Bassist and arranger Bob Carter passed away in Honolulu, Hawaii on August 1, 1993 at the age of 71.
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Sam Allen was born on January 30, 1909 in Ohio and accompanied silent films in movie palaces from the age of ten, and in the next few years seemed to have absorbed plenty of slapstick hi-jinx and derring-do from the Hollywood sagas he accompanied. In 1928 he moved to New York City, where he joined Herbert Cowans’s band at the Rockland Palace. Within a year he moved back to Ohio, where he played with Alex Jackson in 1930. Soon afterward he joined James P. Johnson‘s orchestra as the second pianist, as one piano could not play all the chords in the scores. This engagement he followed with an extended run in Teddy Hill’s band, which occupied him for most of the 1930s and included tours of Europe.
Early in the 1940s Sam worked one of his most musically satisfying collaborations as piano man in the sometimes rowdy combo of violinist Stuff Smith. He then became the pianist for the madcap jive jazz duo of Slim Gaillard and Slam Stewart, the gig for which he was best known, his years in the movie houses came in handy. His talent was further challenged with the bebop hyper-drive of trumpeter Dizzy Gillespie during the same decade.
By the end of the Forties decade Allen moved to Washington and worked locally as a solo pianist for a time, giving up being a touring sideman. Finally he relocated and settled into the Oakland, California, where he often accompanied vocalist Billie Heywood, among others.
Pianist Sam Allen passed away in September 1963.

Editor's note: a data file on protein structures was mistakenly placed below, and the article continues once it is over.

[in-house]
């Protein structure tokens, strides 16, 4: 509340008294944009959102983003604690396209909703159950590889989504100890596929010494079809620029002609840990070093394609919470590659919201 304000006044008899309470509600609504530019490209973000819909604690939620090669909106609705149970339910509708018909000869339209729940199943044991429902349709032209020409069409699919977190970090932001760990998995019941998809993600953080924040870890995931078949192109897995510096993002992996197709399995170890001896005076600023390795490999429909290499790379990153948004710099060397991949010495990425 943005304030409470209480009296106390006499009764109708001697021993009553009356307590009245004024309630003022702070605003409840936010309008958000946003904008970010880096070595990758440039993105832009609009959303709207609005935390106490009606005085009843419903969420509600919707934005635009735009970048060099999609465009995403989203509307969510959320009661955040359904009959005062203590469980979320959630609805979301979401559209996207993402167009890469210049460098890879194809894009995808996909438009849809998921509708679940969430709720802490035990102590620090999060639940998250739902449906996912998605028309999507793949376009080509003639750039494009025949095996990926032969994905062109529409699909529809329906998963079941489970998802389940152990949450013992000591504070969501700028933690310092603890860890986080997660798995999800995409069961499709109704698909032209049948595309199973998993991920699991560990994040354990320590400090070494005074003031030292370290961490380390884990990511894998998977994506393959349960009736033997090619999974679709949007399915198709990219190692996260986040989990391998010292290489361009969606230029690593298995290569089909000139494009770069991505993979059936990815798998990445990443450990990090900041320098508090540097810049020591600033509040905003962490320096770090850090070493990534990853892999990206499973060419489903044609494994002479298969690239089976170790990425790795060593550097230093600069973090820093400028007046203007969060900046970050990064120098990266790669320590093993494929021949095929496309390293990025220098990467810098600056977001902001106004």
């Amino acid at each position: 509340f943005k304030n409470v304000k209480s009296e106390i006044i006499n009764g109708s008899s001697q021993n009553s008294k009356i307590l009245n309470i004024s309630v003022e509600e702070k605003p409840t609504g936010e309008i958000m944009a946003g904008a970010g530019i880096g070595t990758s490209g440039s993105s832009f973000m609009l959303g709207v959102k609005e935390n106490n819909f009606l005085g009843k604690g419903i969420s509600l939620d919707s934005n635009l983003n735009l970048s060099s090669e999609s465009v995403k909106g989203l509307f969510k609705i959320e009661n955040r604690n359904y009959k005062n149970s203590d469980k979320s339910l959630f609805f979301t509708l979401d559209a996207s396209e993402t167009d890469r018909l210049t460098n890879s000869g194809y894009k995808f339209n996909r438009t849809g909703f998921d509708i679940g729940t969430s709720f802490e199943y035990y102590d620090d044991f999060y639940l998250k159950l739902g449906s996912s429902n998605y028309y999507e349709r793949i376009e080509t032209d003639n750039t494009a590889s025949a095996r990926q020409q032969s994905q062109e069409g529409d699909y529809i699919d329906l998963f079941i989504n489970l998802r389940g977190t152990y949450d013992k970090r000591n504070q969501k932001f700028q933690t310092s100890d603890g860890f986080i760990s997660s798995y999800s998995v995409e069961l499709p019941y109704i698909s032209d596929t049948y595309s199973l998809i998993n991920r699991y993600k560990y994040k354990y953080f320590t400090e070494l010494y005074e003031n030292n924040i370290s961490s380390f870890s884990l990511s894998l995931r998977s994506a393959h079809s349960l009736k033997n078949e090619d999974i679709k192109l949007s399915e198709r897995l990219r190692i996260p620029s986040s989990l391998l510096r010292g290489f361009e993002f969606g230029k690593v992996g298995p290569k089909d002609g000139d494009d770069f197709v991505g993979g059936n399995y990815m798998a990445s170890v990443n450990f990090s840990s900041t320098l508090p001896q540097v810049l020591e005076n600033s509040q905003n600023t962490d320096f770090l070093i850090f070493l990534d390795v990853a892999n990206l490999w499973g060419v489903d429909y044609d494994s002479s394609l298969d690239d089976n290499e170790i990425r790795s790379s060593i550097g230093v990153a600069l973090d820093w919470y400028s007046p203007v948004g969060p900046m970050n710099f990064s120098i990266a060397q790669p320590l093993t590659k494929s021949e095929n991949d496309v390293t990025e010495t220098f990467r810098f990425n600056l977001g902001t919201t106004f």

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Jack” Brokensha was born John Joseph Brokensha on January 5, 1926 in Nailsworth, South Australia. He studied percussion under his father, and played xylophone in vaudeville shows and on radio. He played with the Australian Symphony Orchestra during the war years from 1942–44, and then joined a band in the Air Force from 1944 to 1946.
Forming his own group, Jack began performing in Melbourne in 1947, moving around Australia and playing in Sydney from 1949 to mid–50, Brisbane later in 1950 and Adelaide in 1951. By 1953 he had moved to Windsor, Ontario, Canada with Australian pianist Bryce Rohde and together they formed the Australian Jazz Quartet/Quintet. They enlisted fellow Australian bassoonist/saxophonist Errol Buddle and American saxophonist/flutist/bassist Dick Healey to complete the ensemble that toured together until 1958 and often grew to quintet /sextet to record.
Leaving Canada for Detroit, Michigan, Brokensha was hired by Berry Gordy of Motown Records as a percussionist, becoming one of the few white members of Motown’s Hitsville U.S.A. recording studio’s house band, The Funk Brothers. He was given the nickname “White Jack”, to distinguish him from Jack Ashford, an African American percussionist nicknamed “Black Jack”.
During the 1970s he ran “Brokensha’s”, a steakhouse high up in a Downtown Building whilst working at Motown. Though relatively small, the club had good food and Jack’s great music, with occasional appearance by his friend and pianist Detroit resident, pianist Bess Bonnier. Following tours of Australia with Sammy Davis, Jr. and Stan Freberg, he founded his own music production company and did a session with Art Mardigan in 1963. Jack then became more active in radio as a disc jockey and writing music for television. He recorded as a leader again in 1980 and continued to lead his own group well into the 1990s. The Australian Jazz Quartet also reunited for tours and recording in 1994, leaving a small collection of some thirteen albums as a leader and member of the quartet.
Vibraphonist Jack Brokensha moved to Sarasota, Florida, where he passed away due to complications from congestive heart failure, at age 84 on October 28, 2010.